The New York Times will vacate at least eight floors of its headquarters in Manhattan to provide a “substantial financial benefit” through the generation of “significant rental income” while making the paper’s employees more “collaborative.”
According to a memo from Times executives Arthur Sulzberger and Mark Thompson, the paper will vacate eight floors of its building, which was completed in 2007. The 1,046-foot-tall skyscraper, located at 620 Eighth Avenue, cost $850 million to complete—with some 58 percent of it owned by the Times Company and the other 42 percent owned by real estate firm Forest City Enterprises.
The staff on those eight floors will work on the remaining, redesigned floors, Politico reported.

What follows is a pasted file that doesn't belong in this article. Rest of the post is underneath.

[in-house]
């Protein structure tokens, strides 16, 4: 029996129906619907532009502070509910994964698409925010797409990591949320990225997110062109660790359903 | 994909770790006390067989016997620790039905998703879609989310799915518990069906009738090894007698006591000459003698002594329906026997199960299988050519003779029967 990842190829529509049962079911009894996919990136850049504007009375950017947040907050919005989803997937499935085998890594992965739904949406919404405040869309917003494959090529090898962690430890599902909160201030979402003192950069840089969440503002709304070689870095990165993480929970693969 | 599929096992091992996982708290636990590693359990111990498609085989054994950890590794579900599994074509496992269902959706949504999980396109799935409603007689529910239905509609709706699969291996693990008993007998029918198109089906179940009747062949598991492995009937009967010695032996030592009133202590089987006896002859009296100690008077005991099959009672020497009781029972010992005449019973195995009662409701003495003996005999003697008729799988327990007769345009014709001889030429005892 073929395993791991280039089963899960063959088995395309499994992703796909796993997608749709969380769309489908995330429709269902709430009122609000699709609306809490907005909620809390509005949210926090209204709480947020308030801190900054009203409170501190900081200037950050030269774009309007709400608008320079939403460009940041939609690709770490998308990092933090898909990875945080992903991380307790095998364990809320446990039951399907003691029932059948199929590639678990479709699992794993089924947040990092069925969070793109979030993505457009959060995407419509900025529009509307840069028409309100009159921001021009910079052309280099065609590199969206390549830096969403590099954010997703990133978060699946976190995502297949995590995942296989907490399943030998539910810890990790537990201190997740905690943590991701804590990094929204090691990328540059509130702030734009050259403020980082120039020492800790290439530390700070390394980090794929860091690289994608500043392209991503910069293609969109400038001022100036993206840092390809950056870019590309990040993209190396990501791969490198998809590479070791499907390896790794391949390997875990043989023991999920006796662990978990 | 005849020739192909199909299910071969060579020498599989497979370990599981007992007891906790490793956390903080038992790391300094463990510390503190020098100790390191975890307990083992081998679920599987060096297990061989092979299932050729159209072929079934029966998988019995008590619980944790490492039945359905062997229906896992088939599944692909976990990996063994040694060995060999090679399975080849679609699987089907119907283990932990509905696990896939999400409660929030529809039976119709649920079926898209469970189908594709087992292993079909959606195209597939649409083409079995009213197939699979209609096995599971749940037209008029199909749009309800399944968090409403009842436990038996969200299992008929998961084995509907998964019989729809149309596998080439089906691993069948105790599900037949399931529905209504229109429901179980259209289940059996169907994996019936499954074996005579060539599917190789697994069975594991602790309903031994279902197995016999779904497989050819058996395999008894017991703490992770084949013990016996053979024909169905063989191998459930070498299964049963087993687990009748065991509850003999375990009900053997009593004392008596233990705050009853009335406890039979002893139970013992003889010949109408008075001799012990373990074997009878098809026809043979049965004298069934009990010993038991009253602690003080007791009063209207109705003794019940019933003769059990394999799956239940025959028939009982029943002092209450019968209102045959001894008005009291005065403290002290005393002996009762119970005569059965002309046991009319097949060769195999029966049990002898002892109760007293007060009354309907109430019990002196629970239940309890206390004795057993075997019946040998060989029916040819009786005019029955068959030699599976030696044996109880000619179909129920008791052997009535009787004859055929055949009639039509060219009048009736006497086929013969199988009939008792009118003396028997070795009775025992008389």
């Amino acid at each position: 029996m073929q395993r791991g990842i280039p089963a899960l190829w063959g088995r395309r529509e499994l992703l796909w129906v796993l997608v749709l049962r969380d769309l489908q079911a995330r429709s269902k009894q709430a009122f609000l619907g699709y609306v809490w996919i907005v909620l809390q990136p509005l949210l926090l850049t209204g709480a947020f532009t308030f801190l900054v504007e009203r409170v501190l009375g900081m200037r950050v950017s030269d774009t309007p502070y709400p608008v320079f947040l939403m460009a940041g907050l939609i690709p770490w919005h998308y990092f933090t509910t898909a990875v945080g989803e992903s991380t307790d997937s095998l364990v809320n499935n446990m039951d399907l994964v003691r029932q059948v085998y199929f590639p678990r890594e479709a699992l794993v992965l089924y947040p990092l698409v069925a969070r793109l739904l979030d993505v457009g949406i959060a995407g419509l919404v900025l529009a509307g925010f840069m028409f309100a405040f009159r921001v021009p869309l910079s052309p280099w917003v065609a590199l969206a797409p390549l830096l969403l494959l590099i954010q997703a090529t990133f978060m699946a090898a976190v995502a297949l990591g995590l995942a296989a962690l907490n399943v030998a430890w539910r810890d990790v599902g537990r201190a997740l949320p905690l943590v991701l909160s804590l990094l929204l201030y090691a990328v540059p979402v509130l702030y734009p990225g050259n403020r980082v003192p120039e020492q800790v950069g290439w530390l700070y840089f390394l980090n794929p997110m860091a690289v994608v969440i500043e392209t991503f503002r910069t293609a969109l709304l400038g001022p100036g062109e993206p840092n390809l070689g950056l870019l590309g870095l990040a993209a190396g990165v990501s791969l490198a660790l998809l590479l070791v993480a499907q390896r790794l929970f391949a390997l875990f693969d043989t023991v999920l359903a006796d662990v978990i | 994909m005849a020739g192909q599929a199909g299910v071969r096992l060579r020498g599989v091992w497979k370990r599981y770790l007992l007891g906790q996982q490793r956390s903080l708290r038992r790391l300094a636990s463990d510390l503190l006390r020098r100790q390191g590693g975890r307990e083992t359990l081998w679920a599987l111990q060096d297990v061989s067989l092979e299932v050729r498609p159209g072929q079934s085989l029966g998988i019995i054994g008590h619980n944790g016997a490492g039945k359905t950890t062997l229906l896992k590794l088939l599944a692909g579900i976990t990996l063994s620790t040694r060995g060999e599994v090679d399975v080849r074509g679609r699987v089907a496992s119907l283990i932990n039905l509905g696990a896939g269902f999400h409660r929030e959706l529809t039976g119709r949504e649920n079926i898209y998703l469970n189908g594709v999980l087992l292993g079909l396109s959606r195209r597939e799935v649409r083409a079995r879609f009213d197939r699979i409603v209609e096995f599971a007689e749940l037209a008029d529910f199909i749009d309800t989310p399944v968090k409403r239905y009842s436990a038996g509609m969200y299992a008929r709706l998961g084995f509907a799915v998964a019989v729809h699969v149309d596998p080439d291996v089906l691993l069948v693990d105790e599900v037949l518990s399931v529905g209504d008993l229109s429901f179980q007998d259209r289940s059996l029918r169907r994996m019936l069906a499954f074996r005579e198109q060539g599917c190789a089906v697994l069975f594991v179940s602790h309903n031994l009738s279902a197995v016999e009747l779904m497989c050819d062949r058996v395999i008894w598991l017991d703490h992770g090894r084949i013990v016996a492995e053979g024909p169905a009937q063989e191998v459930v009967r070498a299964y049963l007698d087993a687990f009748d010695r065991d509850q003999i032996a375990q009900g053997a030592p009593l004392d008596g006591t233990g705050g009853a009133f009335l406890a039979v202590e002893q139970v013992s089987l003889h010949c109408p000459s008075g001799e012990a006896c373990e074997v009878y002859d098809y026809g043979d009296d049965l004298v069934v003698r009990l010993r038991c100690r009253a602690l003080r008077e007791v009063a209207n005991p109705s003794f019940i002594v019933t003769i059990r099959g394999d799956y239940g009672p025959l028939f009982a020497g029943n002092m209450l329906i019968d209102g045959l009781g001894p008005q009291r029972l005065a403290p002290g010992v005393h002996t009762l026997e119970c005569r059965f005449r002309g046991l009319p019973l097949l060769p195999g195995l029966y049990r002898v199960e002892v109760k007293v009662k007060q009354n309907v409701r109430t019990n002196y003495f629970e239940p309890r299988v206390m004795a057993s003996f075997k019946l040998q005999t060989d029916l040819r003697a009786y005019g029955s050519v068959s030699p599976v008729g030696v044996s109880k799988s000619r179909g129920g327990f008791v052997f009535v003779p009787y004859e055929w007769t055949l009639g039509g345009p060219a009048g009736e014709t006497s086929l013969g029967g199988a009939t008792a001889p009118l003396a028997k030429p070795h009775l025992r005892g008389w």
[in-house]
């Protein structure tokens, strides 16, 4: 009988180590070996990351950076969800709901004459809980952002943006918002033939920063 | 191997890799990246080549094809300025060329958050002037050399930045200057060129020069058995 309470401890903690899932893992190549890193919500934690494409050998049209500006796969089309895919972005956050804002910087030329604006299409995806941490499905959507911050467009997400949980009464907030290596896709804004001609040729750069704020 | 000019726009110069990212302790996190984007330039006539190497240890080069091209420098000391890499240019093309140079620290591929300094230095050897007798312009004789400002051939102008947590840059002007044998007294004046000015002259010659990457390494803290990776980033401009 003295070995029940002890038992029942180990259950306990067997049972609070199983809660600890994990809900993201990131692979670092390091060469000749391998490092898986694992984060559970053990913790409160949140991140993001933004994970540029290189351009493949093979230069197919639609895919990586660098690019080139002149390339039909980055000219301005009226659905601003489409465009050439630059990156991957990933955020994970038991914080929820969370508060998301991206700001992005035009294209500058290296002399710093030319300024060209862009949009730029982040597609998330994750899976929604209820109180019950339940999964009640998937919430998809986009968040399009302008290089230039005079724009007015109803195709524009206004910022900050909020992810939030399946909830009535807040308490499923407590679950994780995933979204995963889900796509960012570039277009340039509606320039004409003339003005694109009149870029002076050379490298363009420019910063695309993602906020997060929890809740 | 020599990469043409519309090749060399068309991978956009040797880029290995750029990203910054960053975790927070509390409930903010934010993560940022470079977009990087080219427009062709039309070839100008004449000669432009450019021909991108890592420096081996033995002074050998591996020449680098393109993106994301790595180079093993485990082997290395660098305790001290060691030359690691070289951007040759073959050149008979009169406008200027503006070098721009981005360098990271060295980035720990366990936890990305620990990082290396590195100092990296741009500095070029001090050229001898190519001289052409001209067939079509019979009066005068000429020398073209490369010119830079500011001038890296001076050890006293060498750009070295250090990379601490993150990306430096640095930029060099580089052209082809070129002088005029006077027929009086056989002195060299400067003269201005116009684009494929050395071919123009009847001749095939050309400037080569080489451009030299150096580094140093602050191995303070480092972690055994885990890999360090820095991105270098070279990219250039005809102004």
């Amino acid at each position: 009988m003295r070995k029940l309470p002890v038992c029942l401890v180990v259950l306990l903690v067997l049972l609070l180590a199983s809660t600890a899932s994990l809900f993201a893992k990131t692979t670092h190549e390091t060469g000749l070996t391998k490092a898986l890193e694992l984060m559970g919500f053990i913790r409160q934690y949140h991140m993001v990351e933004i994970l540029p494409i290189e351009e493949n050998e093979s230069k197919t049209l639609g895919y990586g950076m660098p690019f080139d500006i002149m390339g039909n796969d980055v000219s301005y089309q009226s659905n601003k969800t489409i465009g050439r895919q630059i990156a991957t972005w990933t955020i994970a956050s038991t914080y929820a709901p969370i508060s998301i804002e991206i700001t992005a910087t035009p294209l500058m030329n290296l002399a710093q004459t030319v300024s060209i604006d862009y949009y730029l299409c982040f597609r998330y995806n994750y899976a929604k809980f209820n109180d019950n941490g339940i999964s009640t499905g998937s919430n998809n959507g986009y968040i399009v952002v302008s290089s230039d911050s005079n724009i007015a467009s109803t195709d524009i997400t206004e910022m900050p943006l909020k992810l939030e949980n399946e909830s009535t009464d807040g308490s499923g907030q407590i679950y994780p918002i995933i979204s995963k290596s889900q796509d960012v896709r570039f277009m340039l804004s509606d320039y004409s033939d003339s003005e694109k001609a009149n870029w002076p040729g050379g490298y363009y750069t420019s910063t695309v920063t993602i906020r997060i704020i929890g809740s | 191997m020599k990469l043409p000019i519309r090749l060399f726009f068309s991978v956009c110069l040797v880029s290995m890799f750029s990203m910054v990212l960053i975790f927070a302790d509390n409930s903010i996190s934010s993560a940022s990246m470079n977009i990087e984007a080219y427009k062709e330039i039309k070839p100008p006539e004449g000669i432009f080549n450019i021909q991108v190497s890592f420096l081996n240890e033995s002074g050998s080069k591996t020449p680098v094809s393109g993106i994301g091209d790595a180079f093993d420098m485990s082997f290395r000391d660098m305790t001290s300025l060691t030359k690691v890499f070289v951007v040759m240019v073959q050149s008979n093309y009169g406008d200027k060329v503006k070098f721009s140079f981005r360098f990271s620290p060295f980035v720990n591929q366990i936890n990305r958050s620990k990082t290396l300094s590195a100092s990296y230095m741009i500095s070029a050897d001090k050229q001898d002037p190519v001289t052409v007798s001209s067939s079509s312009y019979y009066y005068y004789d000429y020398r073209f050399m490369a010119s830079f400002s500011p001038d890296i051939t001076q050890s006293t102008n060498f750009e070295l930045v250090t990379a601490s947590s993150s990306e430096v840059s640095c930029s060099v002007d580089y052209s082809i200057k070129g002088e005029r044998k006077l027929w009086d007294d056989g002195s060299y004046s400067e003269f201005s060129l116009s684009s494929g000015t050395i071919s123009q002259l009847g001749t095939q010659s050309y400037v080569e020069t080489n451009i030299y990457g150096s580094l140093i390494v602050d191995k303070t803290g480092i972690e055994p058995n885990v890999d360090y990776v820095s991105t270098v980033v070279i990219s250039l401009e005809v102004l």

“We’ve made the decision to consolidate our footprint across the building to create a more dynamic, modern and open workplace, one that is better suited to the moment,” the two executives wrote to NY Times employees on Friday. “We’re planning significant investments in a redesign of our existing space in order to facilitate more cross-departmental collaboration. We expect a substantial financial benefit as well.”
“All told, we will vacate at least eight floors, allowing us to generate significant rental income.”
The publisher and CEO’s offices, and a few other corner offices, will vanish along with the building redesign.
About 400 employees “in the near term” will have to be moved out of the building to “nearby office space” as the work is being done, the letter said. “We expect that group, which includes parts of marketing, technology, the newsroom, news services, corporate finance and print products and services pre-press operations, to move in the first quarter and return by the end of 2017,” it said.